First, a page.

Let’s all hate the leg press

MTB strength trainer James Wilson has a post on his site called “Leg Press = The Devil.” What I’m wondering is, how does he really feel about the leg press?

James’s stance
Basically, because the leg press braces your hips and completely removes your core and upper body from the motion — not to mention omitting all stabilization and 3D motion — it’s useless for cycling.

James prefers deadlifts. They work you in a more integrated way. Not exactly like cycling, but much more applicable.

My experience
I the mid-90s, when I was terrorizing the middle of the expert downhill class, I spent a winter in the gym with a drill sergeant of a personal trainer.

Every Wednesday, we did legs — and we did them hard.

After a battery of ridiculously hard, heavy exercises, he plopped me down into the leg press.

I’d do 20 reps with just the sled. He’d add 45 lbs to each side. I’d do 20 more, and so on until the sled was fully loaded. At that point he’d jump on and yell even louder.

I was moving something like 1,400 pounds for 20 reps, then we’d step back down the ladder until I could barely move the sled.

I thought this was pretty impressive, and, judging by how sore I was for the entire week, it must have made me stronger.

Did it help my cycling? No. Not in the slightest.

1. My skills back then were horrible! I had no idea.

2. I was so ruined, my riding quality went down. Who wants to rock intervals after a session like that?

3. I now realize the motion just wasn’t right, and I was wasting my time, money and kung fu.

These days I’m way less young and structurally sound, but my skills are decent, and I’m strong enough to get the job done — thanks in part to careful but consistent application of James’ dumbbell exercises.

The one-legged deadlift rocks! Not only am I getting cleaner with the 45-lb dumbbell, but I feel the motion transfer to the bike. There’s so much power in your hips — you have no idea!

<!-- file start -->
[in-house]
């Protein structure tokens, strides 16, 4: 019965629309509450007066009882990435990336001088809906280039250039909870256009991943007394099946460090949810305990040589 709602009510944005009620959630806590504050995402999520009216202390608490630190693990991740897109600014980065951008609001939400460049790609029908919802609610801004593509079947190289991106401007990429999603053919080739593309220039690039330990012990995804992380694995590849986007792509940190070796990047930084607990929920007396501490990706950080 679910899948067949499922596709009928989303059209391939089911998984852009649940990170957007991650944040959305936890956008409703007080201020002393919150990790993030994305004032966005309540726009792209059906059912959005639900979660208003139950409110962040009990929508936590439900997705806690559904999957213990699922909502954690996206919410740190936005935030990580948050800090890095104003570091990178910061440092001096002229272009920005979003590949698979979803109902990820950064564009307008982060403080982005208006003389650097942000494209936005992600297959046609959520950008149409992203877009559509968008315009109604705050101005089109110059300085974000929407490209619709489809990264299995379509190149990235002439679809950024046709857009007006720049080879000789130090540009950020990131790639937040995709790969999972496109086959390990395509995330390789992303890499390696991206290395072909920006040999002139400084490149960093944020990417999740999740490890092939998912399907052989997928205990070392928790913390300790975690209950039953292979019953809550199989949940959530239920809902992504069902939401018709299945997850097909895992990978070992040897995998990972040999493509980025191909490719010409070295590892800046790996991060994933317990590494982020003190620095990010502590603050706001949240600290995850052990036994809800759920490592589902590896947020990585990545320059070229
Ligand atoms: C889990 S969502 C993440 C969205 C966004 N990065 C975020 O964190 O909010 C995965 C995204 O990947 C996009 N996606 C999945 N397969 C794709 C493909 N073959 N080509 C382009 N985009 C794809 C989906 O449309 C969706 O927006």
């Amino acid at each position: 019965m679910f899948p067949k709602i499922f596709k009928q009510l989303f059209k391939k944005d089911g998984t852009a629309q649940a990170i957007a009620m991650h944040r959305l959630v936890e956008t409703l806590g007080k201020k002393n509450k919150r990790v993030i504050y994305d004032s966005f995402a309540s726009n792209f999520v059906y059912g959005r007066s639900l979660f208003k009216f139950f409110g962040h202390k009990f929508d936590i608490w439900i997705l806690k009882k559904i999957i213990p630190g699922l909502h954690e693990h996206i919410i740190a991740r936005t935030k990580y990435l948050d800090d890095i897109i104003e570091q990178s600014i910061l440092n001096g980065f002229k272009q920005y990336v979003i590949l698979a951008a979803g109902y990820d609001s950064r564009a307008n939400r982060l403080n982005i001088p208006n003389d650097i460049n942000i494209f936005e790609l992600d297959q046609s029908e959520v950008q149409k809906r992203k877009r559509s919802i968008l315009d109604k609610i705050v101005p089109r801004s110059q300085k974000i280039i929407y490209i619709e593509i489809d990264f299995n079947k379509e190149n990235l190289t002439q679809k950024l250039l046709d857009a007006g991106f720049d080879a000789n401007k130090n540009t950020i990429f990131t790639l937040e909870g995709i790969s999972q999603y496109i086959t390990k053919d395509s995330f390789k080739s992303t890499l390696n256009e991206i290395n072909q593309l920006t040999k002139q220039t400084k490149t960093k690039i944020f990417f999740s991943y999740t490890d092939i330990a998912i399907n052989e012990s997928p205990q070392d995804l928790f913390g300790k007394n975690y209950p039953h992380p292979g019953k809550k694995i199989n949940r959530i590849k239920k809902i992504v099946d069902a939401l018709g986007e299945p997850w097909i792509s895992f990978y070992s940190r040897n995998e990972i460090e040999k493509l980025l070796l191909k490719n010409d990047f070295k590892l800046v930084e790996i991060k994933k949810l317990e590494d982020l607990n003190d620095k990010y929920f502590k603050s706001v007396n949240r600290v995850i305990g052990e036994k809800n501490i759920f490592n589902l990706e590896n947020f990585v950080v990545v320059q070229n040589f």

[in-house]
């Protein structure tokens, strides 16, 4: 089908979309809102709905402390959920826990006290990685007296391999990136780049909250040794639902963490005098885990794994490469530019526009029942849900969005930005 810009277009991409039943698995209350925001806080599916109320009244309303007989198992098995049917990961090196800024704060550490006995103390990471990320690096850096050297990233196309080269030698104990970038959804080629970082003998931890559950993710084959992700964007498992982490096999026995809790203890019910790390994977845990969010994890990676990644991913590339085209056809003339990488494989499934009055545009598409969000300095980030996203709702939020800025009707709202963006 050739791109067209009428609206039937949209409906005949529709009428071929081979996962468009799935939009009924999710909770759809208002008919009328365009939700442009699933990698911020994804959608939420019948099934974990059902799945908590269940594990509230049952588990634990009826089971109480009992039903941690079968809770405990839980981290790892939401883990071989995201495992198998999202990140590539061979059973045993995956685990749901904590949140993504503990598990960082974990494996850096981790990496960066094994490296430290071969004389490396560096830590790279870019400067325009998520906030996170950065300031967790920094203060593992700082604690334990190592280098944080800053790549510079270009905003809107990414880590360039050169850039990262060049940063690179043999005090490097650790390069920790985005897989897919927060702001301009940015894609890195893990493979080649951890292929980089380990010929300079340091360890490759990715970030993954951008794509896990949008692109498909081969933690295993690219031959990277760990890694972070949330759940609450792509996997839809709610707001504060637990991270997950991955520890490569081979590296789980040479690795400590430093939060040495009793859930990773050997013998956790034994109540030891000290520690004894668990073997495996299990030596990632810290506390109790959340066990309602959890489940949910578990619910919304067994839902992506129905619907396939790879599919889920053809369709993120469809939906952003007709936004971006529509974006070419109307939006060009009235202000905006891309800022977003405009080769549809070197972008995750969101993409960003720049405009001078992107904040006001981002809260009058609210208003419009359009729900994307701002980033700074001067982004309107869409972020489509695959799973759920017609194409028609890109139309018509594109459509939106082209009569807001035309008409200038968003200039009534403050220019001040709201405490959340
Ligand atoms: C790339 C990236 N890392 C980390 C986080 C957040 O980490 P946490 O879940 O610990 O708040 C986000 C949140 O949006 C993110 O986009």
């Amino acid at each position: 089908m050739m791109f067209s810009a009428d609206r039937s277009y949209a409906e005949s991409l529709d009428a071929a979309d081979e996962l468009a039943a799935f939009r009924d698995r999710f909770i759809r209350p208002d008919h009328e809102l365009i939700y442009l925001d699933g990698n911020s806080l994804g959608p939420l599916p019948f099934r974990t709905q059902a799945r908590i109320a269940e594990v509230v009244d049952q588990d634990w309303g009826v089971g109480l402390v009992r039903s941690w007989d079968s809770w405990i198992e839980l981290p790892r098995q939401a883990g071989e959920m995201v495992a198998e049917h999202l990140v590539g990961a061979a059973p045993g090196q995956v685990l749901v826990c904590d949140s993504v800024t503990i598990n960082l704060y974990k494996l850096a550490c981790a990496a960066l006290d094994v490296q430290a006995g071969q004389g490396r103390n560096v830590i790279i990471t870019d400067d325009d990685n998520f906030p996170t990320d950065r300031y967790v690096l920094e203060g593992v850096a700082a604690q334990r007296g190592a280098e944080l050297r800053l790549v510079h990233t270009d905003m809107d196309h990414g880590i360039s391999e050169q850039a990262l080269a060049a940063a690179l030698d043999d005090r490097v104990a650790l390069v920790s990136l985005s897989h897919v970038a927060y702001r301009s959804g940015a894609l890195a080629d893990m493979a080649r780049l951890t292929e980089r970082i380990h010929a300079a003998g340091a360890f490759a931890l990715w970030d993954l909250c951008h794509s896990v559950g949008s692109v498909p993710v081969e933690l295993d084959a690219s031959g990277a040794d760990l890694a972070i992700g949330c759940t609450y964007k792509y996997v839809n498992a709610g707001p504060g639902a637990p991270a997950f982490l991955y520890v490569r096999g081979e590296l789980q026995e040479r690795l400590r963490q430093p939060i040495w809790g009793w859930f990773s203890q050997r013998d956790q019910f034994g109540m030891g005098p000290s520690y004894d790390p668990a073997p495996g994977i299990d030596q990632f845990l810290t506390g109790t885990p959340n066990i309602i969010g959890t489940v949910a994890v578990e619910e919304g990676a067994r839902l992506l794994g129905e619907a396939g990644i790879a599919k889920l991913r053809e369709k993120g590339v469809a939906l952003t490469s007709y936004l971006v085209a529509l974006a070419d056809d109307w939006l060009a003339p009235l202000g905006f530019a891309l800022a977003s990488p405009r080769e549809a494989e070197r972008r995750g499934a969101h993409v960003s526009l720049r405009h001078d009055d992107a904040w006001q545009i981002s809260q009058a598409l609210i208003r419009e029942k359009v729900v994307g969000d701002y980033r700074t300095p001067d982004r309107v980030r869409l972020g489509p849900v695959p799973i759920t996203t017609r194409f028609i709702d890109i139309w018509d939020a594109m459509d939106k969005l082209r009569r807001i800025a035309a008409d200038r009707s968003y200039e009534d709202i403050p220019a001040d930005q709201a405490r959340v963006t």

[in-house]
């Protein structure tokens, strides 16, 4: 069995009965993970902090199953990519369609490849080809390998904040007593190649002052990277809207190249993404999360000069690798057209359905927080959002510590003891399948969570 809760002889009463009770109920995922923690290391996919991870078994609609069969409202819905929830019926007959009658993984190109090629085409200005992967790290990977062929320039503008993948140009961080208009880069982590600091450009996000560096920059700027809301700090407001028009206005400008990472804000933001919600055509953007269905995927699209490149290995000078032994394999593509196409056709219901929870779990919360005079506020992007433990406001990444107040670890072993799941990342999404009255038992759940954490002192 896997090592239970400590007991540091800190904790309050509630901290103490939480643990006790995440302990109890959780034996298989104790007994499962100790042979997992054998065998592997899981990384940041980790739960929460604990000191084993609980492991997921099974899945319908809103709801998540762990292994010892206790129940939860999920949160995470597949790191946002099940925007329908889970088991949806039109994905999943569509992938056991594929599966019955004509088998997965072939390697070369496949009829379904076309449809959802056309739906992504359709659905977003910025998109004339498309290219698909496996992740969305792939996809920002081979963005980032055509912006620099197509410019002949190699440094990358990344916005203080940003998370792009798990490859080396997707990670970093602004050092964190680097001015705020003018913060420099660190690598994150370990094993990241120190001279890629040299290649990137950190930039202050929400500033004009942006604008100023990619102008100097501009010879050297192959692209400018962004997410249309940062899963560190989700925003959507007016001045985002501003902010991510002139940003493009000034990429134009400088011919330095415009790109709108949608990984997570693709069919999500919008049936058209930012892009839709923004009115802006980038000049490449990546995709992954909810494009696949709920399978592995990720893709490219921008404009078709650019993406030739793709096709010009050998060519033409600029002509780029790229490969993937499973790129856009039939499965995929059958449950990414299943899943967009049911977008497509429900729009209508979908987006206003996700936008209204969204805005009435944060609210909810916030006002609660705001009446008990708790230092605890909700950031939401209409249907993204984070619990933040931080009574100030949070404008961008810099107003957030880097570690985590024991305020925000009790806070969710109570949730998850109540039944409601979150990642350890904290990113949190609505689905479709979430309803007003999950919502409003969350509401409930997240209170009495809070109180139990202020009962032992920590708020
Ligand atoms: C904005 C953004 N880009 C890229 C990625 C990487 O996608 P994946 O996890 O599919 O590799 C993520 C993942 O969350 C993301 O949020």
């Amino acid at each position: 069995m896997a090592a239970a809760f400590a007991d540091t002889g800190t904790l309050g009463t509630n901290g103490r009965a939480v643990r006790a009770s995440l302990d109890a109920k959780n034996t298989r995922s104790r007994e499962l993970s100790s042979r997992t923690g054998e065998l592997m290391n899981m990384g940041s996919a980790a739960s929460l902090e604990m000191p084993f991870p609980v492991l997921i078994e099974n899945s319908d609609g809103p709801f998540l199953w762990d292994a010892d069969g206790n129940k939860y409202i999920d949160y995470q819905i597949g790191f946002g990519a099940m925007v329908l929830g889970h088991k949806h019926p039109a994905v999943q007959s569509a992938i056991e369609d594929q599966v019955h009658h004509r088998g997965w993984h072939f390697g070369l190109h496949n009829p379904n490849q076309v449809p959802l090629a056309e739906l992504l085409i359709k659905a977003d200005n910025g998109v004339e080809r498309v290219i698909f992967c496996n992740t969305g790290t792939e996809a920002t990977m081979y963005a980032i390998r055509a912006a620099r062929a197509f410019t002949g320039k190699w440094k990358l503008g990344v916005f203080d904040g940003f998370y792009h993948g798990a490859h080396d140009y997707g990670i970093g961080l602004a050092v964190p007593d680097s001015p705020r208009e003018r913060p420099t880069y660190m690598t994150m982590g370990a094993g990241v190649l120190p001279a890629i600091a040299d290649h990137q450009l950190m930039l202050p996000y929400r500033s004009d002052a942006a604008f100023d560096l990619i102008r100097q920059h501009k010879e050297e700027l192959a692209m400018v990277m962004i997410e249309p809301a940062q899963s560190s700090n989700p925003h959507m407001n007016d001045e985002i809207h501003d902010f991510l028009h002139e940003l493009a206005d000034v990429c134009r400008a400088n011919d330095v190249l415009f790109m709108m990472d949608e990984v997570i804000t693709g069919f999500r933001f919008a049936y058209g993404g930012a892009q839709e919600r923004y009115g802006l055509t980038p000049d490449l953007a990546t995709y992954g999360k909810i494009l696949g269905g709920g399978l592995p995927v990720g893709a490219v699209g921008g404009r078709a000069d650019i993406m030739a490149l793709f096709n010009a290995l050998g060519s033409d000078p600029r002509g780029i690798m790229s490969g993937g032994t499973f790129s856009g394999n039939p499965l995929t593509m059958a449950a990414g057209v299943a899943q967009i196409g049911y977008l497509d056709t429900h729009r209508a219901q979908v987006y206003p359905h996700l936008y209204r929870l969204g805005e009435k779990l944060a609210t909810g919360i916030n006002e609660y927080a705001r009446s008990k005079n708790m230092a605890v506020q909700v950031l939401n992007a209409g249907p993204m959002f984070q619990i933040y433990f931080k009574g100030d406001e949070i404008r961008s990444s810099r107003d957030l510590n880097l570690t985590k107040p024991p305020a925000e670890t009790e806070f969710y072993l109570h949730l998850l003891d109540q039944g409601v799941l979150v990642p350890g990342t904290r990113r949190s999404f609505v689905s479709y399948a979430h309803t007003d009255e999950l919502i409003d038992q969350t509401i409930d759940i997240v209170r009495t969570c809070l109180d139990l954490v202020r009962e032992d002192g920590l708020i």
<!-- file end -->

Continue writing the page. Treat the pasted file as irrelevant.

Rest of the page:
Pretty cool.

Have fun out there.

— Lee

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Learn more:

James Wilson’s MTB Strength Training System


3 replies
  1. Karmen says:

    I got a chuckle out of your intro to this piece. Thanks for the early morning smile! Good to hear your experience with the hip sled vs dumbell exercises. Makes alot of sense to me. I started doing the dumbell combos this Fall and am very curious to see how I ride this Spring. I too can see and feel how my hips are getting stronger and how I am applying different and better movement patterns. Still is a little challenge to my thinking about how lifting lighter weights in this way can be more beneficial, but yet I am learning and understanding it more and more.
    I appreciate your tips on website and YOUR BOOK ROCKS!!! There is alot to mountain biking skills and you break it down so very very well. The light-hearted statements with a bit of attitude are refreshing too.
    I’ve listened to a couple of your podcasts with James and heard you state how much effort it was for you to create the book. Thanks for your effort. I see it as a key piece for the mountain biking community.

  2. Chris says:

    I was a gym instructor back in the day and we’d never heard of a plank. For many types of athletes, I really think the ‘whole body’ exercises that have sprung up over the last decade are just great.

    Well, the good news is I don’t ever have to do leg presses again. Thanks James and Lee. The bad news is now I need to get something else to replace it.

    I wonder just how strong the legs on a mountain biker need to be?

  3. leelikesbikes says:

    >> I wonder just how strong the legs on a mountain biker need to be?

    The stronger the better! As long as you have good mobility, clean movement, etc … Those latter items are probably more important.

    As my high school strength coach used to say, “Anything a weak muscle can do, a strong muscle do do better.”

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